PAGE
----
Truth is not set in stone but left to the reader to construct and decide upon. One particularly exquisite example starts as “Light stutters down the closed blinds and builds a spine, one vertebrae at a time,” while the blind is transformed into “a door that could open but remains closed.” Elsewhere, amongst exploding capons and jars of commas are explorations of the minutiae of life that Joseph deftly builds into something more. Along the way, she builds these moments beyond piles of imagery into meaning, a poetic answer to the poetic question:
The trick is to return to the moment. To smell the butts in the ashtray, the air freshener dangling from the mirror. Stairway to Heaven was playing on the radio. God arms himself with his smallest creations.
While the philosophy that Joseph expertly lays over her first two parts is enticing, the third and final chapter is the payoff. After all, when else might the kind of clarity called for to examine eternity in a single moment be found, if not in the death of a parent? Joseph takes the same approach to capturing the moments she shares with her father, connected by the inescapable fact that they are his last.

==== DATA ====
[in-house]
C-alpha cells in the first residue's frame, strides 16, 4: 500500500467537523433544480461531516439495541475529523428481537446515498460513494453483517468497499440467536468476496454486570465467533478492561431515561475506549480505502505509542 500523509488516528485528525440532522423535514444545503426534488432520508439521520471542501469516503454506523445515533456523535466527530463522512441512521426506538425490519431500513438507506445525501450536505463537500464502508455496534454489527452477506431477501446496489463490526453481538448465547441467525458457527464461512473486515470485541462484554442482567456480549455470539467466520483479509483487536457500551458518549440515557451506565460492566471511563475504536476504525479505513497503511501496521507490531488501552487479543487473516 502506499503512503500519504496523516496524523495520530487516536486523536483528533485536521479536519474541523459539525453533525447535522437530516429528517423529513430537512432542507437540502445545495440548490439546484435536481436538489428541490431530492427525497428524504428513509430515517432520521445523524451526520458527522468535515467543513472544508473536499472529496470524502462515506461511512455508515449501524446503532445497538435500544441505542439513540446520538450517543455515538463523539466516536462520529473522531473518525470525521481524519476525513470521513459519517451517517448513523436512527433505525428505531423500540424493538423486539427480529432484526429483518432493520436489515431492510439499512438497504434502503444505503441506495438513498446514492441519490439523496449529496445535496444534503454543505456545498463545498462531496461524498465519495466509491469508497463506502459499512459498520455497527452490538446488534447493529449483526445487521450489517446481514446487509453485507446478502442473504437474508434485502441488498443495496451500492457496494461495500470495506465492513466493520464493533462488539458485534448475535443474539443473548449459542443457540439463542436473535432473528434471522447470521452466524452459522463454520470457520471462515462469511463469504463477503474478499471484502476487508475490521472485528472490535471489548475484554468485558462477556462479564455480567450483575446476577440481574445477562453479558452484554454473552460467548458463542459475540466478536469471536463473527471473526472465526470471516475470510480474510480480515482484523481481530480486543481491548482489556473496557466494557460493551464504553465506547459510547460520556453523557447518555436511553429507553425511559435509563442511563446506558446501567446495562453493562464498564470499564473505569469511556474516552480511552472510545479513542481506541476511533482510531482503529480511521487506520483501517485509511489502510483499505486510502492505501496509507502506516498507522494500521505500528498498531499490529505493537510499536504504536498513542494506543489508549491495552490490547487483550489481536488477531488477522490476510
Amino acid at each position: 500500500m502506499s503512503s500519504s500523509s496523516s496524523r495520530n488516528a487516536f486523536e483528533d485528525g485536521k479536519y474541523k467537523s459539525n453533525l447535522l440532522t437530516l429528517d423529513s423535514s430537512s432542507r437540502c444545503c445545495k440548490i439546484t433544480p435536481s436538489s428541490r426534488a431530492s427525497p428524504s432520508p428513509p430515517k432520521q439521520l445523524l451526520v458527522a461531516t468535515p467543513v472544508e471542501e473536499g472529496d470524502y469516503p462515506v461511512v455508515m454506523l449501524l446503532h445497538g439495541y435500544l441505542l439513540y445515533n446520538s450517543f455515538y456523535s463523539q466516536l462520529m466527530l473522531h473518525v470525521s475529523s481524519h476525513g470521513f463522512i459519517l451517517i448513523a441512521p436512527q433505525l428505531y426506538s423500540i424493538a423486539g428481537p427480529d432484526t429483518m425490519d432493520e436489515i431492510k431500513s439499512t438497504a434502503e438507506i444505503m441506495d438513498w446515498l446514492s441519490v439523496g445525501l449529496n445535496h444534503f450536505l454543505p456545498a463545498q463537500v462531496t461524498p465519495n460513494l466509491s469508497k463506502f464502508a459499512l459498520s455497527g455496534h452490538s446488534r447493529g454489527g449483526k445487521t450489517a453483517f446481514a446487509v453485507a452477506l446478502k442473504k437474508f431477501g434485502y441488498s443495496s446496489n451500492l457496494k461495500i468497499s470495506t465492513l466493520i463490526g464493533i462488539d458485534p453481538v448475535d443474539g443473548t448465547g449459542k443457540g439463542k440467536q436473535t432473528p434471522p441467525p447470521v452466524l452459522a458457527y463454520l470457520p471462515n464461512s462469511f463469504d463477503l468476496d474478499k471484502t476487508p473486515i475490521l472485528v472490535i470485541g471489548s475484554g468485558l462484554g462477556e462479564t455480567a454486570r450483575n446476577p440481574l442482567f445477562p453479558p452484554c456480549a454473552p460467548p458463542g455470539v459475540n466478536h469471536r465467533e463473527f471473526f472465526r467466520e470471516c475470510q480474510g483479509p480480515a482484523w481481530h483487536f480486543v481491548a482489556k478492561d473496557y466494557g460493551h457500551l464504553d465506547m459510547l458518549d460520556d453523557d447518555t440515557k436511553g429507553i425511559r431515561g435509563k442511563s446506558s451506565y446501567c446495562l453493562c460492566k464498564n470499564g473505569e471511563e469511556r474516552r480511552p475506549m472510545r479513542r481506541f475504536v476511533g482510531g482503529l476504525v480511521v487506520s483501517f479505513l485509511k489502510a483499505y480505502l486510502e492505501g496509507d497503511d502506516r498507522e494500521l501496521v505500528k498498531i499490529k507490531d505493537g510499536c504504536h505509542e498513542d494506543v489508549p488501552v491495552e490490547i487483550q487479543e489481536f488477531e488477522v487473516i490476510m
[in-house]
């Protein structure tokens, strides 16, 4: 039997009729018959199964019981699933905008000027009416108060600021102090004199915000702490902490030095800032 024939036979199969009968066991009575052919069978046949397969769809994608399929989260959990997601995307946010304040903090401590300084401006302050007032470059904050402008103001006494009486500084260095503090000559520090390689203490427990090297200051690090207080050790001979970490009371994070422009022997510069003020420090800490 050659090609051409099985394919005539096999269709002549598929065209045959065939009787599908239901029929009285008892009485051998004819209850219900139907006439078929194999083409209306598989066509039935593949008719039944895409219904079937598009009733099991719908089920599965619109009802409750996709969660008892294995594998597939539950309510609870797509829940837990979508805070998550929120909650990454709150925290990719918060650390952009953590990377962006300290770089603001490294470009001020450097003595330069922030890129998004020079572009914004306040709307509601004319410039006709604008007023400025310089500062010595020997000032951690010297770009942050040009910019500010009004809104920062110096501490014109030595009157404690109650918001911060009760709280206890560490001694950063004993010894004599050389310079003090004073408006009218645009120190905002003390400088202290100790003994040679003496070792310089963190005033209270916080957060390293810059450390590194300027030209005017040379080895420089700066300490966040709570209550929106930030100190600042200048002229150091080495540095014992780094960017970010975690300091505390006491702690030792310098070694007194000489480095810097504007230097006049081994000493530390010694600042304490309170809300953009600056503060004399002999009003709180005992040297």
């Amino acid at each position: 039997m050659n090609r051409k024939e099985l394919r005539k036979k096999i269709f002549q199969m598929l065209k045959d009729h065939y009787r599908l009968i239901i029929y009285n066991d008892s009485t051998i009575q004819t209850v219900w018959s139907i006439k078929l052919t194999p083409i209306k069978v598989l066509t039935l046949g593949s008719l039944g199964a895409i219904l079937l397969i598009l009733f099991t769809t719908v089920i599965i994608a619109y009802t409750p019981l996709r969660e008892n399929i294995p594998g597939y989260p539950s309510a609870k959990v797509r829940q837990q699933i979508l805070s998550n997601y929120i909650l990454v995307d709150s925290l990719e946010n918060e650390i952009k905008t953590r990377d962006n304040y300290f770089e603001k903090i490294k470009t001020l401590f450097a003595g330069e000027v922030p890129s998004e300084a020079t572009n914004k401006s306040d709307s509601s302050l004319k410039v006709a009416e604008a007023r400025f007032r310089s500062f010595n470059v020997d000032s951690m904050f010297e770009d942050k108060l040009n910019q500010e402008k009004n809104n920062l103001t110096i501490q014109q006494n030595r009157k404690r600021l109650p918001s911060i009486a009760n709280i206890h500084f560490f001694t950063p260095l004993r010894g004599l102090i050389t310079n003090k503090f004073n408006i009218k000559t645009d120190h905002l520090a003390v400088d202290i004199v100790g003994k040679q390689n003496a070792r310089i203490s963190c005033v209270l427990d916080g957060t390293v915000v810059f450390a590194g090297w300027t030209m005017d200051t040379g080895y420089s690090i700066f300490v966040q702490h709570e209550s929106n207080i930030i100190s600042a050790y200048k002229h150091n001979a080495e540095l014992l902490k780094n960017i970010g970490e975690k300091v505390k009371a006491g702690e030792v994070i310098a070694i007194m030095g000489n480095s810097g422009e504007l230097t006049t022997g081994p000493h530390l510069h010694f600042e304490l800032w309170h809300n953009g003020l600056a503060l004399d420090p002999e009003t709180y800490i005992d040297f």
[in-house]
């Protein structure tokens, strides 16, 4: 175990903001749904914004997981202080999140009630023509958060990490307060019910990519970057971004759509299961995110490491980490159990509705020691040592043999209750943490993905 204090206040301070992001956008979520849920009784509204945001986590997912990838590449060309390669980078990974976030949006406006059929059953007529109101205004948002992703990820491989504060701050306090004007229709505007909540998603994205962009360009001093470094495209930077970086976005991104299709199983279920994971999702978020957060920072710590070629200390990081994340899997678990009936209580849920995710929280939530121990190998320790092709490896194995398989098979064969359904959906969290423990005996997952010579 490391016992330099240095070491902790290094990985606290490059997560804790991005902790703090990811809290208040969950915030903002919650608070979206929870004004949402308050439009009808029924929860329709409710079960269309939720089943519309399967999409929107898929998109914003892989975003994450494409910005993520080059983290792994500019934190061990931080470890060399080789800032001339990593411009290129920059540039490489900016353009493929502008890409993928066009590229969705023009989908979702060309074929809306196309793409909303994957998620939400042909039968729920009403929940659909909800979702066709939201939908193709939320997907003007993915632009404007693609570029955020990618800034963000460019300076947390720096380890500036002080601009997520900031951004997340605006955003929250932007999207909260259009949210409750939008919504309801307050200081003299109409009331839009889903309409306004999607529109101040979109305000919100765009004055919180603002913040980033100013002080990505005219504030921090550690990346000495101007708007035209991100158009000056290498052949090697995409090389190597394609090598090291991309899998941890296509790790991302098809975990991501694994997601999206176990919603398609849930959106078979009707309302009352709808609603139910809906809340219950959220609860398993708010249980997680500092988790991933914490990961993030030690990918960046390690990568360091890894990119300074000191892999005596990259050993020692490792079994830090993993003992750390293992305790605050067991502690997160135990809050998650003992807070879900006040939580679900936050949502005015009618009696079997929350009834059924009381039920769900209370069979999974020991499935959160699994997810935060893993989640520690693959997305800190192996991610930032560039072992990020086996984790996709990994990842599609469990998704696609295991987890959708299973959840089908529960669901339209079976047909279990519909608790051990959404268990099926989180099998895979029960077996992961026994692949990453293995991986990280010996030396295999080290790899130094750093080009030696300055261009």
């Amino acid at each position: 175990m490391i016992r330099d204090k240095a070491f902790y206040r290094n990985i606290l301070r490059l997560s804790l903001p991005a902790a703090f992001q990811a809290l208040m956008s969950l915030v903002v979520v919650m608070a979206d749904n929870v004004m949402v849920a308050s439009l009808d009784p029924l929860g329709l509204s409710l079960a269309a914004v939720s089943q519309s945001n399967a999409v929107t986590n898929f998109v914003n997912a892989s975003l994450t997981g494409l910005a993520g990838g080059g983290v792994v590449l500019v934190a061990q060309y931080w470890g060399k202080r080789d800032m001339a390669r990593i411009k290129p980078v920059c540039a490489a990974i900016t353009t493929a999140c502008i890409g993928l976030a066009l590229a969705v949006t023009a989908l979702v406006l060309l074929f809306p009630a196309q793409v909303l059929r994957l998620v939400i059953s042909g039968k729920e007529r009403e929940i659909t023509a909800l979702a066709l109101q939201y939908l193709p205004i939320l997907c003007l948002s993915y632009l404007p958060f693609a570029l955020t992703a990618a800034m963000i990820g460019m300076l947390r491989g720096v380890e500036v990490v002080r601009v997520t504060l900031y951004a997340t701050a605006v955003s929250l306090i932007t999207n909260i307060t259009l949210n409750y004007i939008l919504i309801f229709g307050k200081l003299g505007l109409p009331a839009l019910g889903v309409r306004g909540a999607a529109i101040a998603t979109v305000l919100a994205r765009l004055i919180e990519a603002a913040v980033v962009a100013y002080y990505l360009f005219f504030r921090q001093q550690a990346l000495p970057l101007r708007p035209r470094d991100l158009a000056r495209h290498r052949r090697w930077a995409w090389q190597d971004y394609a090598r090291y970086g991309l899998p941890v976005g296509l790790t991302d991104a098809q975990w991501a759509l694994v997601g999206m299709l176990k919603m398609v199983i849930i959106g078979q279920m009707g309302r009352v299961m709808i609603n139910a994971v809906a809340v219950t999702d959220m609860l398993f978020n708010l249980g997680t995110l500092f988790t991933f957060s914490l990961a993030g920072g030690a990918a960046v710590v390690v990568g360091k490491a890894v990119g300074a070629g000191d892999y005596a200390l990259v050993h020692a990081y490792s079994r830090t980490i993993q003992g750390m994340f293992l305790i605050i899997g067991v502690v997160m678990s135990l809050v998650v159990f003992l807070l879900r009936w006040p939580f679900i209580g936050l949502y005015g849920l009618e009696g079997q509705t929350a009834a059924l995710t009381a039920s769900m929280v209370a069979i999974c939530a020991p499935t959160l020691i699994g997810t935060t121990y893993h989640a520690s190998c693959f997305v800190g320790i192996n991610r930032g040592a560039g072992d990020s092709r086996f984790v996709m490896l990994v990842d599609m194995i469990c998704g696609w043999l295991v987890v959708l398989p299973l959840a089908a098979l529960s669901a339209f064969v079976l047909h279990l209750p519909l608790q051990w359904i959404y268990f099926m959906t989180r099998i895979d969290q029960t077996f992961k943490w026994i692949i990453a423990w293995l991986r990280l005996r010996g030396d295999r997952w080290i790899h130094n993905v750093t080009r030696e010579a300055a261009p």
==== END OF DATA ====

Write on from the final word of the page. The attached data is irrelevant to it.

The result is the culmination of the ideas and moments presented by Joseph throughout the book in a concluding chapter that reveals the height of her prowess for observation and reflection — though for all the talk of eternity, the moment is still a hollow Hallelujah, as death often is. Yet, deserving of praise as she is, Joseph wonderfully ends the book with her retelling the events of her father’s death to his horses, and recognizing the catharsis in the moment when “their long heads bow in consolation — for I know now, that’s what this is.”
Ultimately Quarrels is about Joseph’s journey, but it is also about skewing the definite by enshrining it. Quarrels is also an exercise in the Uncertainty Principle: the closer we look at one moment, the more we see that there is no such thing. The closer we are to understanding, the more we must let go. The moment is every moment, and the more we try to be in the present, the more we can appreciate the past and the future as well. Naturally, after all, the moments do not quarrel; that is only within the poet herself. That is the truth, that is the marvellous, that is what poetry is.
Paul Falardeau is a poet, essayist, brewer and, most recently, an English teacher, living in Vancouver, a city on the unceded lands of the Musqueam, Squamish, and Tsleil-Waututh First Nations, to whom he offers respect and gratitude. A graduate of the University of the Fraser Valley and Simon Fraser University, he has published in the Pacific Rim Review of Books, subTerrain, and Cascadia Review, and he contributed an essay to Making Waves: Reading B.C. and Pacific Northwest Literature (Anvil Press, 2010). He continues to cause trouble as a union member, activist, and a lover of being outside.